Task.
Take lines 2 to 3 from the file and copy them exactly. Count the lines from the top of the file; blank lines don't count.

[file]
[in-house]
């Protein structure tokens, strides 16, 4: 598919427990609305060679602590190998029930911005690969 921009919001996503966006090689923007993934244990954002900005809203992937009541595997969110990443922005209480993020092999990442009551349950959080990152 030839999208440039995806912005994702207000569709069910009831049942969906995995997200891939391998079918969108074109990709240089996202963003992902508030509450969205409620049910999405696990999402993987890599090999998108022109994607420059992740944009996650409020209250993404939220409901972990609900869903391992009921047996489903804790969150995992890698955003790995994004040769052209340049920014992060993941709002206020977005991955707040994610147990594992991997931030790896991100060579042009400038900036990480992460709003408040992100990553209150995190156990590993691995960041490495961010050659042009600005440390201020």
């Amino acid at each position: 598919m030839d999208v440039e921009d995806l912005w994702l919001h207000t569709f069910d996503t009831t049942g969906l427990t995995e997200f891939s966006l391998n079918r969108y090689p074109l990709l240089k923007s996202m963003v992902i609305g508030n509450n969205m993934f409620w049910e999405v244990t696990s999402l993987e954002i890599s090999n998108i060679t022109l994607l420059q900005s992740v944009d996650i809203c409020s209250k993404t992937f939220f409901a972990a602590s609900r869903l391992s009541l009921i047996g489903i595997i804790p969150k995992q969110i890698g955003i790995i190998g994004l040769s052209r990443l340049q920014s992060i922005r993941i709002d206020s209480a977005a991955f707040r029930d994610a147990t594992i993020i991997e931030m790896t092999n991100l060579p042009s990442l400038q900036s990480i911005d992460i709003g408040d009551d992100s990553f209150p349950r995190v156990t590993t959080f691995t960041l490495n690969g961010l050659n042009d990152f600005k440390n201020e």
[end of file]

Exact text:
């Protein structure tokens, strides 16, 4: 598919427990609305060679602590190998029930911005690969 921009919001996503966006090689923007993934244990954002900005809203992937009541595997969110990443922005209480993020092999990442009551349950959080990152 030839999208440039995806912005994702207000569709069910009831049942969906995995997200891939391998079918969108074109990709240089996202963003992902508030509450969205409620049910999405696990999402993987890599090999998108022109994607420059992740944009996650409020209250993404939220409901972990609900869903391992009921047996489903804790969150995992890698955003790995994004040769052209340049920014992060993941709002206020977005991955707040994610147990594992991997931030790896991100060579042009400038900036990480992460709003408040992100990553209150995190156990590993691995960041490495961010050659042009600005440390201020």
């Amino acid at each position: 598919m030839d999208v440039e921009d995806l912005w994702l919001h207000t569709f069910d996503t009831t049942g969906l427990t995995e997200f891939s966006l391998n079918r969108y090689p074109l990709l240089k923007s996202m963003v992902i609305g508030n509450n969205m993934f409620w049910e999405v244990t696990s999402l993987e954002i890599s090999n998108i060679t022109l994607l420059q900005s992740v944009d996650i809203c409020s209250k993404t992937f939220f409901a972990a602590s609900r869903l391992s009541l009921i047996g489903i595997i804790p969150k995992q969110i890698g955003i790995i190998g994004l040769s052209r990443l340049q920014s992060i922005r993941i709002d206020s209480a977005a991955f707040r029930d994610a147990t594992i993020i991997e931030m790896t092999n991100l060579p042009s990442l400038q900036s990480i911005d992460i709003g408040d009551d992100s990553f209150p349950r995190v156990t590993t959080f691995t960041l490495n690969g961010l050659n042009d990152f600005k440390n201020e």